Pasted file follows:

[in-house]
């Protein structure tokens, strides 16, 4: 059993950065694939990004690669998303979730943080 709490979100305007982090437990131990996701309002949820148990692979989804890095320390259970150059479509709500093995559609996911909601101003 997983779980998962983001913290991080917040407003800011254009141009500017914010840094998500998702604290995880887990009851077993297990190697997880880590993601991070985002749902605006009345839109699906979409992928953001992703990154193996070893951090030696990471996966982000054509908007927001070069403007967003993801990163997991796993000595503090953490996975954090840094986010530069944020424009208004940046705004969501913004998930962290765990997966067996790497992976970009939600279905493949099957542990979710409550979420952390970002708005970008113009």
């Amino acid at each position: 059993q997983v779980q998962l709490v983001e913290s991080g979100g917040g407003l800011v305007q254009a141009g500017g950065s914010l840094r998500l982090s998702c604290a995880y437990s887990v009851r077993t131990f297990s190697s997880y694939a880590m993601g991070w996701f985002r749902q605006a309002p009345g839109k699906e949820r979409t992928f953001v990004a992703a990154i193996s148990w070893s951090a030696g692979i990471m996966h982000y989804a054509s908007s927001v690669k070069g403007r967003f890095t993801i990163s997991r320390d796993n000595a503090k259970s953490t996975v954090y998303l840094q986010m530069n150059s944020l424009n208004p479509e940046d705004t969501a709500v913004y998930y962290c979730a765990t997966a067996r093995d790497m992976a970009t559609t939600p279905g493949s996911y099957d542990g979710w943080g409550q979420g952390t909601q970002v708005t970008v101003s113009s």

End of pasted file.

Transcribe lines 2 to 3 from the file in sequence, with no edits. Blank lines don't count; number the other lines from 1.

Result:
């Protein structure tokens, strides 16, 4: 059993950065694939990004690669998303979730943080 709490979100305007982090437990131990996701309002949820148990692979989804890095320390259970150059479509709500093995559609996911909601101003 997983779980998962983001913290991080917040407003800011254009141009500017914010840094998500998702604290995880887990009851077993297990190697997880880590993601991070985002749902605006009345839109699906979409992928953001992703990154193996070893951090030696990471996966982000054509908007927001070069403007967003993801990163997991796993000595503090953490996975954090840094986010530069944020424009208004940046705004969501913004998930962290765990997966067996790497992976970009939600279905493949099957542990979710409550979420952390970002708005970008113009």
């Amino acid at each position: 059993q997983v779980q998962l709490v983001e913290s991080g979100g917040g407003l800011v305007q254009a141009g500017g950065s914010l840094r998500l982090s998702c604290a995880y437990s887990v009851r077993t131990f297990s190697s997880y694939a880590m993601g991070w996701f985002r749902q605006a309002p009345g839109k699906e949820r979409t992928f953001v990004a992703a990154i193996s148990w070893s951090a030696g692979i990471m996966h982000y989804a054509s908007s927001v690669k070069g403007r967003f890095t993801i990163s997991r320390d796993n000595a503090k259970s953490t996975v954090y998303l840094q986010m530069n150059s944020l424009n208004p479509e940046d705004t969501a709500v913004y998930y962290c979730a765990t997966a067996r093995d790497m992976a970009t559609t939600p279905g493949s996911y099957d542990g979710w943080g409550q979420g952390t909601q970002v708005t970008v101003s113009s």